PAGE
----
Recapping the Conference on Everyday Objects

Posted in conferences (summary) by Editor on December 8, 2009

Everyday Objects: Art and Experience in Early Modern Europe
Courtauld Institute Inaugural Early Modern Symposium, London, 21 November 2009

By Paula Rea Radisich

The inaugural Early Modern Symposium—Everyday Objects: Art and Experience in Early Modern Europe—was a Courtauld Institute Research Forum organized by graduate students Edward Payne and Hannah Williams. The superbly-crafted list of possible topics of discussion Payne and Williams included in their call for papers will convey to Enfilade readers just what the phrase “everyday object” evokes. They welcomed papers analyzing images of the everyday (still life, genre scenes); ephemeral objects, temporary art or displays; things and thing theory; quotidian experience as a mode of beholding; spaces and activities of everyday life; and art works as everyday objects/everyday objects as art works.

Although most of the panelists were art historians, literary scholars and historians of material culture were also represented. Historian Ariane Fennetaux (Université Paris Diderot) examined surviving examples of the tie-on pocket and its “private” contents worn by British women in the eighteenth and nineteenth centuries. English professor Beth Fowkes Tobin (Arizona State University) described women from the same era removing the brains and other organs from their dead pet birds in order to preserve them in artfully arranged bell jars displayed in the home. Professor of English and American Literatures and Language Melinda Rabb (Brown University) explored the relation of miniature furniture and other small versions of everyday objects collected by adults in early modern Europe to the history of human cognition, which postulates awareness of scale error as central to adult existence.

While art historian Samuel Bibby (University College London) asked us to consider Donatello’s bronze boy, the so-called Atys, as an everyday object, Olivia Fryman (Kingston University and Historic Royal Palaces) reversed the proposition, demonstrating how John Riley’s 1686 portrait of Bridget Holmes, the servant charged with cleaning out the King’s chamber pot, represented her as the occupant of a dignified post engaged in serious work. In this full-length portrait commissioned directly by James II himself, the 96-year-old Holmes wears the tidy plebian clothing of a prosperous street vendor and wields a broom.  Joanna Woodall (The Courtauld Institute of Art) speculated upon the role of light in Dutch still life compositions by such artists as Willem Claesz. Heda, and Katie Scott (The Courtauld Institute of Art) summed up the production, cost and appearance of the type of salmon-colored male handkerchief appearing on the desk in David’s Portrait of Jacobus Blauw, 1795. Responding to the prompt from Payne and Williams, my own paper drew on Bill Brown’s notions of thing theory to analyze how shoes signified in Chardin’s La mère laborieuse, Lancret’s Fastening the Skate, and to a lesser extent, Boucher’s La Toilette, all produced between 1740-43 in Paris.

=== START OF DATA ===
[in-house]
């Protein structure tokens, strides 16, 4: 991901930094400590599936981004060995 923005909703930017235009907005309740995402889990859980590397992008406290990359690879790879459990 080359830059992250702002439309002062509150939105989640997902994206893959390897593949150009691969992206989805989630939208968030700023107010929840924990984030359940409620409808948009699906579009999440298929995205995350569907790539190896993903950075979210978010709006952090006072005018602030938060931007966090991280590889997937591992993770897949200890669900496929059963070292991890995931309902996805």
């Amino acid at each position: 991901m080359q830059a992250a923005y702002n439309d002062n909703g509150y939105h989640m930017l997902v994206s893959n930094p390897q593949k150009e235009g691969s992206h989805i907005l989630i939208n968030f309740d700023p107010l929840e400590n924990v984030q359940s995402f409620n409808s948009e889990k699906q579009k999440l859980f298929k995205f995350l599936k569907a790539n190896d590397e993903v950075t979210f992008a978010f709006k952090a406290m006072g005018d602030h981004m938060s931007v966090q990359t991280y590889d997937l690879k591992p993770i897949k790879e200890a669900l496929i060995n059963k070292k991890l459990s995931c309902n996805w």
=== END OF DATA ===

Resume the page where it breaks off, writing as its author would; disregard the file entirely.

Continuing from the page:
As the Humanities gropes for new paradigms–on this topic, see the Forum on interpreting the French Revolution in French Historical Studies 32 (Fall 2009) and the ensuing discussion on H-France–the study of the everyday object appeals from a number of perspectives. The questions posed by Edward Payne in his opening remarks are the ones that stuck with me: How can we use the formulation of the everyday object as an analytical tool? What constitutes an everyday object? How was it experienced? For whom was it “everyday”?

The author of Hubert Robert: Painted Spaces of the Enlightenment (Cambridge University Press), Paula Rea Radisich is a Professor of Art History at Whittier College, California.

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